Tips and Tricks
If any method takes longer than ~3 seconds to execute, you will see this message in the Console Output window:
Timeout error while waiting for response from Python kernel
Avoid doing anything computationally intensive that takes longer than 3 seconds. Also, avoid
time.sleep statements as a way to control experiment flow. Use additional states
setTimeout to manage experiment flow.
Here's an example of poor design that will cause a timeout error:
import time class State1: #StateID = ? def s_Input1_rise(): print('button pressed') time.sleep(5) # this will cause Timeout error print('do something')
Instead, use the Pynapse state machine to keep track of the time delay for you:
class State1: #StateID = ? def s_Input1_rise(): print('button pressed') p_State.setTimeout(5, State2) class State2: def s_State_enter(): print('do something')
By default, all outputs in the Python code are executed sequentially as they are
written. In the example below, outputs and timers are turned on in a slot method.
time.sleep statements are used for demonstration purposes to exaggerate the
effect by adding additional latency between each call.
import time class MyState1: #StateID = 1 def s_MyInput_rise(): p_Output.MyOutput1.fire() time.sleep(0.1) p_Timer.MyTimer1.setPeriod(.1) p_Timer.MyTimer1.setRepeats(3) p_Timer.MyTimer1.start() time.sleep(0.1) p_Output.MyOutput2.fire() time.sleep(0.1) p_State.switch(MyState2)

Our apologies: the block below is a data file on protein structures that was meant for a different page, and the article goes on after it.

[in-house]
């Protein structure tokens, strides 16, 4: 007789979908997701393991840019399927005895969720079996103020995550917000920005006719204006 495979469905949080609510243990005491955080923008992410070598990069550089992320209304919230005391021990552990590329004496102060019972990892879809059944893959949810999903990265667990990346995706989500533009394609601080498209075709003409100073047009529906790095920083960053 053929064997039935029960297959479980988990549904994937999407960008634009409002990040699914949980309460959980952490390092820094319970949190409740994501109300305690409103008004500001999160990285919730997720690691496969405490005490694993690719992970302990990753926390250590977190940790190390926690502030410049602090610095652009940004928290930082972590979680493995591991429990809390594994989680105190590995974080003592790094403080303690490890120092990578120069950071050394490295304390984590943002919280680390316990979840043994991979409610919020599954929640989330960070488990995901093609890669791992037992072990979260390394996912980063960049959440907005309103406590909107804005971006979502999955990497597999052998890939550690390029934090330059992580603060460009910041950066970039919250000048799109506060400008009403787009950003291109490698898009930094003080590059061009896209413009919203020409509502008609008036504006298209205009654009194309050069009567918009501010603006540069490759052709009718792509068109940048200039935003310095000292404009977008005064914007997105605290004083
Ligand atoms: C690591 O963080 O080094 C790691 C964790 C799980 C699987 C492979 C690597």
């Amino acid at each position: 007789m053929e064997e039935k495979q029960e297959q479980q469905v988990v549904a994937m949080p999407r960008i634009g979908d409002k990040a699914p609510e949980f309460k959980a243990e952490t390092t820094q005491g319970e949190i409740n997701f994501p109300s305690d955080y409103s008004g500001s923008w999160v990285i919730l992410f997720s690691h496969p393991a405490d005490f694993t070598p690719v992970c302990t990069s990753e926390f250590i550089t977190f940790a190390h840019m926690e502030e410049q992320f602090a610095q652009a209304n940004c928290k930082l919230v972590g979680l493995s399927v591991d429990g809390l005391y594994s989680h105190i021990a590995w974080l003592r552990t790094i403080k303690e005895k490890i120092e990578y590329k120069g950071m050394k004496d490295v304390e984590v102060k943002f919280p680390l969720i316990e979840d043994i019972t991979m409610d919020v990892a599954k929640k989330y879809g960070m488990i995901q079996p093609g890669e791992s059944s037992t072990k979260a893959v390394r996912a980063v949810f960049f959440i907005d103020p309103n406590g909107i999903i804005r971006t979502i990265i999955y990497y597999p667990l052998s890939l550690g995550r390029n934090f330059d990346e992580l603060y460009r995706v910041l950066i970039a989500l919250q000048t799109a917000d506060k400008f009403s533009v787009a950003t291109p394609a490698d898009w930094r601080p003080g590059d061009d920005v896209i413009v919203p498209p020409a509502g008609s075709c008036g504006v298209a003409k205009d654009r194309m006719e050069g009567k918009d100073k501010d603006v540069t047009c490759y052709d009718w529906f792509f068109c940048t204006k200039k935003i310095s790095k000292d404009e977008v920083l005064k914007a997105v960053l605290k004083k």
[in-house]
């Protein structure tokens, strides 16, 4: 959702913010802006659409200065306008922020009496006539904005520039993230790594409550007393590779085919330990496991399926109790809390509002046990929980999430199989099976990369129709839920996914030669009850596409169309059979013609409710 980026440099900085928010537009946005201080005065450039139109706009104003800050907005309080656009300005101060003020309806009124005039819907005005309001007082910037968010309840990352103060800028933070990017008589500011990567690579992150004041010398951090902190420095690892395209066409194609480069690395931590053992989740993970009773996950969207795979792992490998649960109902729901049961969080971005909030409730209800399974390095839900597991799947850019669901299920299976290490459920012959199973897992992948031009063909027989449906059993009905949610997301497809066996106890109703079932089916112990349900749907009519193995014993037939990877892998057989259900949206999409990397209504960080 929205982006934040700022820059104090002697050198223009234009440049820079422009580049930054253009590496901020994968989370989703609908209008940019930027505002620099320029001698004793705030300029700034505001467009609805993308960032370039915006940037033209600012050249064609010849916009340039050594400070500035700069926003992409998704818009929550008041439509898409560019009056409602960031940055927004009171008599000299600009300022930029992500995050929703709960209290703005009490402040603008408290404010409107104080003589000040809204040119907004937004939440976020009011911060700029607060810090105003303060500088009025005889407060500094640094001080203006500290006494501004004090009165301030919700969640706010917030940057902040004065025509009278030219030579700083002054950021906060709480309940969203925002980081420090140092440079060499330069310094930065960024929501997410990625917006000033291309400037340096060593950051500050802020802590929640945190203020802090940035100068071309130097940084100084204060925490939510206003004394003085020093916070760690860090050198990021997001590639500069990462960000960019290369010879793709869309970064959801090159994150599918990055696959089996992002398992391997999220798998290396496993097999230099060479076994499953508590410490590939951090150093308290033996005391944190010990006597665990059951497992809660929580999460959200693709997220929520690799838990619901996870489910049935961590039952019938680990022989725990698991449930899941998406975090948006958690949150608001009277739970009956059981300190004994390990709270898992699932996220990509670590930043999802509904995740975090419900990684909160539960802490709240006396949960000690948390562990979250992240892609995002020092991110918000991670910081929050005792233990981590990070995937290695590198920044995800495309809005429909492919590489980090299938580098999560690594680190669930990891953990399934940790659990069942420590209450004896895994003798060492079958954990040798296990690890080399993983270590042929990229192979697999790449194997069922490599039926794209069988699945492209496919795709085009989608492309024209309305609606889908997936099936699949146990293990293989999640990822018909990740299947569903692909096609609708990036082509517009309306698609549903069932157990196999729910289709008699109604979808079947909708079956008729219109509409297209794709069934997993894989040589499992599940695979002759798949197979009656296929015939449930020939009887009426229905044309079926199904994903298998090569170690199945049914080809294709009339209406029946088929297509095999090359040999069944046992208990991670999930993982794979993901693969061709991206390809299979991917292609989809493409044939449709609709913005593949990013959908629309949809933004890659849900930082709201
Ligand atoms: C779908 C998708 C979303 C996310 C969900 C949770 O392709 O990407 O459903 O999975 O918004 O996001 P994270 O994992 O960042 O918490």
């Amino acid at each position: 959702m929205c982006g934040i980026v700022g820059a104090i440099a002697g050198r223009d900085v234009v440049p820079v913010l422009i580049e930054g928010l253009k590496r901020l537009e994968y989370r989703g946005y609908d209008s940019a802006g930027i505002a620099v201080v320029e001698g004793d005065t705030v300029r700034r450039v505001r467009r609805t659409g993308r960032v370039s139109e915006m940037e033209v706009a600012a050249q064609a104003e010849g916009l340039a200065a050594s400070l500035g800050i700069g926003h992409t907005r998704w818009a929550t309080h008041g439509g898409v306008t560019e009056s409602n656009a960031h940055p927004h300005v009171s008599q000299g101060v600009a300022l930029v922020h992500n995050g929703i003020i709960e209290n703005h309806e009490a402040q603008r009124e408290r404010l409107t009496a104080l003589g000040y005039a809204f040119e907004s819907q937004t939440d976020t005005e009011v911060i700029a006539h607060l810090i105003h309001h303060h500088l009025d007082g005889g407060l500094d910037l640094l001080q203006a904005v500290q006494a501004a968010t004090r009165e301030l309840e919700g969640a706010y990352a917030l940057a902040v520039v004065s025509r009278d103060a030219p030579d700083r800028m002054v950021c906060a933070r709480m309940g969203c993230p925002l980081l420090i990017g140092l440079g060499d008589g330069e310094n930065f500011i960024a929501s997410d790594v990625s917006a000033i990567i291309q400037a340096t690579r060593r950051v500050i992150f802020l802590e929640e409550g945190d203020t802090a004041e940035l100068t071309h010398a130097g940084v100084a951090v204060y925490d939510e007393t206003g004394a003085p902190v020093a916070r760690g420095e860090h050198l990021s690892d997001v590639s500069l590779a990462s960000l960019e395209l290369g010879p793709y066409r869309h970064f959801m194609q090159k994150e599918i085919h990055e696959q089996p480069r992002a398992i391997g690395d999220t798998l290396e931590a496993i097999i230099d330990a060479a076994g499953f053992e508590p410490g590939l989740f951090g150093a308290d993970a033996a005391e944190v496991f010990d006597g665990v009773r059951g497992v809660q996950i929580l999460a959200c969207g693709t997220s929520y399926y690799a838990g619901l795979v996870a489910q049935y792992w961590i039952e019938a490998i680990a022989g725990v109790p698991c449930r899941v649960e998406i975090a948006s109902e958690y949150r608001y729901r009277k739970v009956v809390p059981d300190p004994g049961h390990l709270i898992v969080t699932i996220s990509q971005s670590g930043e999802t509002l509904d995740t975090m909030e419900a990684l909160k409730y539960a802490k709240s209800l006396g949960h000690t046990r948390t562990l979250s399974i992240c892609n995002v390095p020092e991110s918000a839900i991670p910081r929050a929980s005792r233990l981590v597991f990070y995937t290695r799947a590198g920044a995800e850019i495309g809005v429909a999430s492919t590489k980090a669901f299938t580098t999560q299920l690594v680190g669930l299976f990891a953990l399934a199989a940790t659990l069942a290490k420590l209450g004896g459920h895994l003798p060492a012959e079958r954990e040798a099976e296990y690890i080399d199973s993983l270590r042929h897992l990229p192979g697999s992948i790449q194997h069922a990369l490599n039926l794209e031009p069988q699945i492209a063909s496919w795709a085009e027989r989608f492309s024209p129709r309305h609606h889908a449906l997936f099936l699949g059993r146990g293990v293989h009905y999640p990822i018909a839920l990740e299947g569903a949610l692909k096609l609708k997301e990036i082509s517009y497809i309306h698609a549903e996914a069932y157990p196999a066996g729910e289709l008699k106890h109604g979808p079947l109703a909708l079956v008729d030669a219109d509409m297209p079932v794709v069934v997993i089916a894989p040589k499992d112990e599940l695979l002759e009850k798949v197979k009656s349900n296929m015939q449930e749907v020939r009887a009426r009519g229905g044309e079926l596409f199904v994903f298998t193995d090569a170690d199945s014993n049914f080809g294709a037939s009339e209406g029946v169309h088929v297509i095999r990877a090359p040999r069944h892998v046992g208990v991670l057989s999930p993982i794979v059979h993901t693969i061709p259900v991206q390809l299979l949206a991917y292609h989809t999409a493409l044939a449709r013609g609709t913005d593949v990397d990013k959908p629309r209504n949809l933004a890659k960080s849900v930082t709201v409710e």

The two outputs and the timer have 'Epoc Save' turned on. The runtime output looks like this:
You can see the noticeable 100 ms gaps in between the output events, and all of these events occur before the state change ('P1S/' = 2 in this example).
For coordinating stimulus events or anything else that has to happen on the hardware simultaneously, the Outputs, Parameters, and Timers have a Sync to State Change option. If all of the outputs and timers in the last example had this option enabled, then the result looks like this:
sleep delays are still there but now all outputs fire precisely when the state
changed to 2.
p_State.switch statement must come after any calls to set the timers or
outputs for this to work properly.
The polling loop delay depends on the 'Polling Rate' setting in the Pynapse General Tab. The typical round-trip delays (read Pynapse input → set Pynapse output) are shown below.
For tighter behavioral state control, always enable Maximum Polling Rate.
Maximum polling rate is not available when using Corpus hardware emulation
If using the SynapseAPI class in Pynapse, there is a variable delay that ranges from 5 to 30 ms. If the computer is under heavy processing, there can be delay spikes up to ~100 ms.
Any calls that 'read' an asset value (except for Metric which are python variables) also go through the SynapseAPI.
If you would like to do online plotting or make your own custom GUIs then matplotlib and ipykernel==4.10.1 must also be installed in your Python environment.
If you want to plot something on screen using matplotlib you must include this line of code at the top of your Python code:
Note about using a different matplotlib backend
If for some reason you need to set the matplotlib backend is set, once it is set
it cannot be changed for the entire interpreter session. For example, if in between
recordings you change
%matplotlib qt to
%matplotlib tk, the second statement
is ignored and qt backend will be used. If Pynapse code gets modified such that
a different backend is used, a complete restart of Synapse is required.